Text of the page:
About twenty 14 and 15 year old lads died in September 1914 when HMS Aboukir, HMS Hogue and HMS Cressy were sunk in the North Sea, and the first Lord of the Admiralty Winston Churchill was forced to defend the decision to send the boys to sea in the House of Commons. He explained to MPs: "It was felt that young officers of their age would be of great use on board His Majesty's ships, and that they would learn incomparably more of their profession in war than any educational establishment on shore could teach them."

And so midshipmen cadets were also sent on battleships to support the Gallipoli campaign. There were 15 year old midshipmen onboard both HMS Irresistible and HMS Inflexible when they struck mines and sank on 18 March but I'm not sure how many of these young cadets were killed. Then on 12 May HMS Goliath, whilst close inshore shelling Turkish positions, was torpedoed. 15 year old Wolston Weld-Forester, survived and described the how Goliath went down in just four minutes:

"Just before I struck the water my face hit the side of the ship. It was a horrid feeling sliding on my face down the slimy side, and a second later I splashed in with tremendous force, having dived about 30ft. Just as I was rising to the surface again a heavy body came down on top of me. I fought clear and rose rather breathless and bruised. I swam about 50 yards away to get clear of the suction when the ship went down. Then, turning round and treading water I watched her last moments."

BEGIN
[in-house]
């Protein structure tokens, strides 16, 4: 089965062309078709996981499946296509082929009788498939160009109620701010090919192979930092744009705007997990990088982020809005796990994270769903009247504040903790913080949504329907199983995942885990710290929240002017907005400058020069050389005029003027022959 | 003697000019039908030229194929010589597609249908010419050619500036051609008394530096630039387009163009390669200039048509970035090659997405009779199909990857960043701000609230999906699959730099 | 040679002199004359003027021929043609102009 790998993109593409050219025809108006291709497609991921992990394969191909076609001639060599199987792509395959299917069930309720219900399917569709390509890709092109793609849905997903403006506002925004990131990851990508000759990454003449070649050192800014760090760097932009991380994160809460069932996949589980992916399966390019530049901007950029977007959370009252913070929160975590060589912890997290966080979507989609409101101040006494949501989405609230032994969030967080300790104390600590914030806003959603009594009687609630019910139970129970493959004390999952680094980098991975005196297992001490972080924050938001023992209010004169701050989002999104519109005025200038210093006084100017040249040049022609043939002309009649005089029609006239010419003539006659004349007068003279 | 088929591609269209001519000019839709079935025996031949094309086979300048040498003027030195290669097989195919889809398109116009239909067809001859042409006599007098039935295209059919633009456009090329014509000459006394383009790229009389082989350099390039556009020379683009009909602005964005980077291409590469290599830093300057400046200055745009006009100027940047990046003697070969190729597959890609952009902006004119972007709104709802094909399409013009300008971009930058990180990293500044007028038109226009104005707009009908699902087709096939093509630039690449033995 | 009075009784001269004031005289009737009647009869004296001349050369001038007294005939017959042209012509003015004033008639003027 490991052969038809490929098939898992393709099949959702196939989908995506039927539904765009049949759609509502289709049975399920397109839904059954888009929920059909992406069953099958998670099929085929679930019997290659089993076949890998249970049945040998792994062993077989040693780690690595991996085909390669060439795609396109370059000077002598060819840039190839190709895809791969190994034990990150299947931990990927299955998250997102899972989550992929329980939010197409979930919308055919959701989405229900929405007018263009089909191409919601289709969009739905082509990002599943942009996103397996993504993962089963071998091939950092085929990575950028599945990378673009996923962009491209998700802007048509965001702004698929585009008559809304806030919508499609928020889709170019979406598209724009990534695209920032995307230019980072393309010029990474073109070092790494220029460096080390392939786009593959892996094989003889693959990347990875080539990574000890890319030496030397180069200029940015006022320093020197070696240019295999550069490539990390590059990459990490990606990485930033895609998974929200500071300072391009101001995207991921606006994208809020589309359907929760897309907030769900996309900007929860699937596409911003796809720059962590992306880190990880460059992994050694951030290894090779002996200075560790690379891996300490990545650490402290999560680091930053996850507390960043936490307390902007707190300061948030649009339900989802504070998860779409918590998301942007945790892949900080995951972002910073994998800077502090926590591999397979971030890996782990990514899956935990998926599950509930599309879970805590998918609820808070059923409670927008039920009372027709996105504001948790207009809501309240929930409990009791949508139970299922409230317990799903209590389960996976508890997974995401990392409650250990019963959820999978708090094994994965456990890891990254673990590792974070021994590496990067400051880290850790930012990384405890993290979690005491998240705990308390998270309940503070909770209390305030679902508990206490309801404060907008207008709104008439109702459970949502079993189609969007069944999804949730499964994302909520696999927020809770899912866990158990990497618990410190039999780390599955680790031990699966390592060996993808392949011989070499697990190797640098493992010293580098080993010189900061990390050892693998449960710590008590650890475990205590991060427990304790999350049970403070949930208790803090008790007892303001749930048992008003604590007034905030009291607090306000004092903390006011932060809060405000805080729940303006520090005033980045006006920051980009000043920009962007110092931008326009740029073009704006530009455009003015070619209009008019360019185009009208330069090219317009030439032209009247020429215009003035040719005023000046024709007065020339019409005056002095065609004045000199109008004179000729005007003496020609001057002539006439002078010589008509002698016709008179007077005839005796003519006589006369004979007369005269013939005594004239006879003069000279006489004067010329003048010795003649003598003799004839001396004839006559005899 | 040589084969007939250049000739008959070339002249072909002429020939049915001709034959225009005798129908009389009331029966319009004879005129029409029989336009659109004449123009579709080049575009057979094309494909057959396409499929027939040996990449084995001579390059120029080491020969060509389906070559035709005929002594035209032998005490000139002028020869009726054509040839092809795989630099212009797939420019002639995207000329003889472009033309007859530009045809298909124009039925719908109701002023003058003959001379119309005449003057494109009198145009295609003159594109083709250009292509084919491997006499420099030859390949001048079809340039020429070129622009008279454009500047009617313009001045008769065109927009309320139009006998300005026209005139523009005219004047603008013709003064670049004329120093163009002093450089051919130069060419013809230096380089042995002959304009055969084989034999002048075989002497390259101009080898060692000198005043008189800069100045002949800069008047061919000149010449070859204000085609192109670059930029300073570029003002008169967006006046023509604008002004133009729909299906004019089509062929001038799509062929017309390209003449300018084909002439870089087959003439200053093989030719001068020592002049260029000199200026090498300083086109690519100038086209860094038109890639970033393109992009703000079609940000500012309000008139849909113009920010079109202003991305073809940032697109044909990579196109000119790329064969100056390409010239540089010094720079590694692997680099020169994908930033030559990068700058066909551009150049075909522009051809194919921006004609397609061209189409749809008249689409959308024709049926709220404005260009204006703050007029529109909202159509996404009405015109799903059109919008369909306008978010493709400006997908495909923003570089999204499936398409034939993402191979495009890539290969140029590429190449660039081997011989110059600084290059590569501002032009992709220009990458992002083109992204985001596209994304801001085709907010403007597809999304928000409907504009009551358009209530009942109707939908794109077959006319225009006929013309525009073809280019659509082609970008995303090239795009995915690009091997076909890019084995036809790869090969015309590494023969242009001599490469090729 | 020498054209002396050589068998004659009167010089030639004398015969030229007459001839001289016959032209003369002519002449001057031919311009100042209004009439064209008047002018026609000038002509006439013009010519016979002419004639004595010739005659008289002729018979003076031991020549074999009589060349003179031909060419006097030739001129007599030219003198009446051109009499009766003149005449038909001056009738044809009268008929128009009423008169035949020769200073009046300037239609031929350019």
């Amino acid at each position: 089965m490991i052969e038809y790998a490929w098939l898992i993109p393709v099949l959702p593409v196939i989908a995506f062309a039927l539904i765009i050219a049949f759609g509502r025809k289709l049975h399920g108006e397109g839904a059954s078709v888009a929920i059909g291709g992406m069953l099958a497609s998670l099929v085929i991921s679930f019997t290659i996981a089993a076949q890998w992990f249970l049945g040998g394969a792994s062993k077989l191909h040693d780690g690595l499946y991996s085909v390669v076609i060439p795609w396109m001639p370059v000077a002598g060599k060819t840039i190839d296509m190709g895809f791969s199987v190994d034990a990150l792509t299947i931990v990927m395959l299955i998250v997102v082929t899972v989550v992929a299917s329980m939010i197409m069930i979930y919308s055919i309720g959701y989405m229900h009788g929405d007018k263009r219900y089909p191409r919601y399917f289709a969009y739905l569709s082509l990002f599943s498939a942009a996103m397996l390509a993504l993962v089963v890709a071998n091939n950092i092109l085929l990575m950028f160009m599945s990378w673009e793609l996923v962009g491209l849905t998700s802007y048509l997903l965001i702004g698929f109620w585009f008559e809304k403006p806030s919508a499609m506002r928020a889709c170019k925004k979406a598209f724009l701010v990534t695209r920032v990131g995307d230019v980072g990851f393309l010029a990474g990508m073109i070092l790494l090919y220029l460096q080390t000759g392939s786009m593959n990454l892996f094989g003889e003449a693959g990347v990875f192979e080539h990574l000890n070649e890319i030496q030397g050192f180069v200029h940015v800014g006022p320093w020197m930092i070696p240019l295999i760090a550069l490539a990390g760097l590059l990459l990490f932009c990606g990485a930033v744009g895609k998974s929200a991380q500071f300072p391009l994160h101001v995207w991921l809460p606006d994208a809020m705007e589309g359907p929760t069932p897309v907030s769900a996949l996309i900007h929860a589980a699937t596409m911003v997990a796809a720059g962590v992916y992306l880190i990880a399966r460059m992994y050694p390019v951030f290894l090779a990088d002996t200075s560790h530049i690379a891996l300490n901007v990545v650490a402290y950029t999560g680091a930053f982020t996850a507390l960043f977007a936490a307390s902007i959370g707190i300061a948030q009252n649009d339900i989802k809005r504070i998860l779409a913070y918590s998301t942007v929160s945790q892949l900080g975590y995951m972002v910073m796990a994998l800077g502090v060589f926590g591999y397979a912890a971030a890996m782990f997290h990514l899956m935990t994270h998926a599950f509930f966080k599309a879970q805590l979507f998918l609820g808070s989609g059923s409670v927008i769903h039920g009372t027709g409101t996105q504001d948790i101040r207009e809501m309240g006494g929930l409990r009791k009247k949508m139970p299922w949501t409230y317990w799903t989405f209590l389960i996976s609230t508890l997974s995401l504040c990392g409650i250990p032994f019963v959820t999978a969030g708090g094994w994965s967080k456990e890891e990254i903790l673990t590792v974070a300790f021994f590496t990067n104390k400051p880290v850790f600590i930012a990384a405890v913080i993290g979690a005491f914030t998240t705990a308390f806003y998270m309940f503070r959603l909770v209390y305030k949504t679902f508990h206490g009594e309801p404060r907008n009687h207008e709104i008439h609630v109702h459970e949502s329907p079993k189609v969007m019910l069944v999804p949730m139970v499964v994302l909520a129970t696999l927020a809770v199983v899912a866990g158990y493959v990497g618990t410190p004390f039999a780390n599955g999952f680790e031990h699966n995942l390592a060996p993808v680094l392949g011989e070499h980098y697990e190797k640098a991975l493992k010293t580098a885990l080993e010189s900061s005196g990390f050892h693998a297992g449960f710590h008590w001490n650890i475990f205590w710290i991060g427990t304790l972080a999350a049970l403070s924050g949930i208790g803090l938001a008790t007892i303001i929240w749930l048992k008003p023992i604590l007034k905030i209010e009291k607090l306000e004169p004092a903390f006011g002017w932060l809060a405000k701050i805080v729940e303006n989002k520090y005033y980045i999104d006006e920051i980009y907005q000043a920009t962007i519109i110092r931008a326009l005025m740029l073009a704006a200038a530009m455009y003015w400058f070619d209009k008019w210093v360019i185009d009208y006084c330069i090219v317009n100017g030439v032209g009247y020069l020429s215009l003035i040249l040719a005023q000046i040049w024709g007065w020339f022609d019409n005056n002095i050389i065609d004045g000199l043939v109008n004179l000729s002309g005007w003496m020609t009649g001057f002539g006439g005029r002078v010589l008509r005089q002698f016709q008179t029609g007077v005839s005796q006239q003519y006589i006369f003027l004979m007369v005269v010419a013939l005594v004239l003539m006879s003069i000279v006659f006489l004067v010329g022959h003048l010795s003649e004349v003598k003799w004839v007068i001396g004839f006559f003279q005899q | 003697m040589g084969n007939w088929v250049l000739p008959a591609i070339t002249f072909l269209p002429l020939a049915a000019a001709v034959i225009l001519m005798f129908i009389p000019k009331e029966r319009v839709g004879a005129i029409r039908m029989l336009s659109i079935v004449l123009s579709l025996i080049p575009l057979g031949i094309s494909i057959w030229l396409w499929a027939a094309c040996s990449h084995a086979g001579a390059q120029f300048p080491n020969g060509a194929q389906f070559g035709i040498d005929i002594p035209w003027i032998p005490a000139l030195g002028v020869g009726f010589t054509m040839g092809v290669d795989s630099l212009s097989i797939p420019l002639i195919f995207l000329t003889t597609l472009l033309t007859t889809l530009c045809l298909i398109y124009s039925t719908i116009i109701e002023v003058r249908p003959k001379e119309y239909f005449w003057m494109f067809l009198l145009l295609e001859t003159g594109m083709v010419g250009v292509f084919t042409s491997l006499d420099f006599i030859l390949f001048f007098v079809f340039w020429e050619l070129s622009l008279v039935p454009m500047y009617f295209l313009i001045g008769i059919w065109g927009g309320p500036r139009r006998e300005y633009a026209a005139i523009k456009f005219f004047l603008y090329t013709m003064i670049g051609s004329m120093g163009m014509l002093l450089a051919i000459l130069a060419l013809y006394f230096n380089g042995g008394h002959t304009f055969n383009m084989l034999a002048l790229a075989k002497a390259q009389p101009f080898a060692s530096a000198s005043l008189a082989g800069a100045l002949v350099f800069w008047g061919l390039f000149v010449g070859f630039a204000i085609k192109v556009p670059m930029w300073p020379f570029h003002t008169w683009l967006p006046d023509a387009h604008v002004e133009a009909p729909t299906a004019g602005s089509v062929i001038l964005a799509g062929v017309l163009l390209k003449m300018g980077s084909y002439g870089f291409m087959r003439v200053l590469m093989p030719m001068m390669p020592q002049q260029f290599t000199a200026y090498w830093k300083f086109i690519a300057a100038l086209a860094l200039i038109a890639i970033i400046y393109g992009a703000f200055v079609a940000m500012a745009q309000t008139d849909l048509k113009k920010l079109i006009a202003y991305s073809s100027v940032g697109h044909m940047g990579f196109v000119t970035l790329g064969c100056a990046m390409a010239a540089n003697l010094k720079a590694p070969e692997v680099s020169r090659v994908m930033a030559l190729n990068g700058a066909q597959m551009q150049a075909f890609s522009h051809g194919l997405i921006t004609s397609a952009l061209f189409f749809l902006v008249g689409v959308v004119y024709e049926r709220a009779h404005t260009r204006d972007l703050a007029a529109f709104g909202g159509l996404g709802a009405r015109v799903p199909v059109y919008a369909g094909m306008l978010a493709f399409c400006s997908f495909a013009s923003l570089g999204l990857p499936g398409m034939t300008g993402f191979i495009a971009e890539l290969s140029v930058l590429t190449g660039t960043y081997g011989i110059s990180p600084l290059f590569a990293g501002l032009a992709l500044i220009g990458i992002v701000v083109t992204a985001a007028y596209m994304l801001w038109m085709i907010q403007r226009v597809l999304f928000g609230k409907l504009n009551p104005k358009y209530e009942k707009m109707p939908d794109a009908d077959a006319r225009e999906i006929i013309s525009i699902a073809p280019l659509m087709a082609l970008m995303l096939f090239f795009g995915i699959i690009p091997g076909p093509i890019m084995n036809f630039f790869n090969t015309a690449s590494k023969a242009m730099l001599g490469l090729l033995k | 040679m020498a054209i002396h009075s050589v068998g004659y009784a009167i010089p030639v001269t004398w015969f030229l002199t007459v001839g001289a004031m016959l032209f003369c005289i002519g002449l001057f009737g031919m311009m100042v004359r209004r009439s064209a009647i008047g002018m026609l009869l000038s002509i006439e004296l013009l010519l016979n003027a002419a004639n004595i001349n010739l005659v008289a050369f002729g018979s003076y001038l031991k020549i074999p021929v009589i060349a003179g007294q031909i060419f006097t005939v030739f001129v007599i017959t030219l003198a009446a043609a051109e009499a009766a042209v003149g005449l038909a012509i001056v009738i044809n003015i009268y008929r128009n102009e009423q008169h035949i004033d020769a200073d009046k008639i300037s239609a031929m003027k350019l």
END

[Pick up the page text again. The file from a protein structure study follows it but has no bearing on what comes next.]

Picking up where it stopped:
Goliath took 570 crewmen down with her, including at least two young midshipmen. Best friends, Torquil MacLeod and Ronnie Faed were both still just 15 years of age:



Sub-lieutenant Philip van der Byl wrote this letter to Ronnie's parents:

"I am sure it will be some comfort to you to hear how much we all loved your son in the Goliath, and how much we miss him. He was the life and soul of the gunroom, and always most cheerful and optimistic. His best friend was (Torquil) Macleod, who also was drowned.

They always used to go ashore together and buy curios for you. He really was a charming boy, loved by all who knew him. On the night we were sunk he was sleeping outside my cabin, and I saw him when I turned out. He had got his safety waistcoat on, and was going quietly up the ladder on to quarter-deck. He seemed as cheerful as usual, and perfectly cool.

When I got on to deck a few seconds later he was just going-over the port side with two other 'snotties.' That was the last I saw of him, and I shall never forget his cheery little face absolutely as full of confidence and calm assurance as it could be. He was picked up unconscious by one of the Euryaliis boats, and died on board, and was buried at sea early the same morning. Poor boy! I hoped and prayed he might have been saved, and we were all miserable when we heard he had gone... It is always the good who die young."
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PostSubject: Re: Centenary of Gallipoli   Sun 26 Apr 2015, 16:23

The Centernary means different things to different people, of course. In Greece, namely for the expulsion of ethnic Greeks who were living on the Gallipoli Peninsular. An extract from the book Deutschland Uber Allah by Australian John Williams describing the events is here http://au.greekreporter.com/2015/04/25/the-ethnic-cleansing-of-greeks-from-gallipoli-in-1915/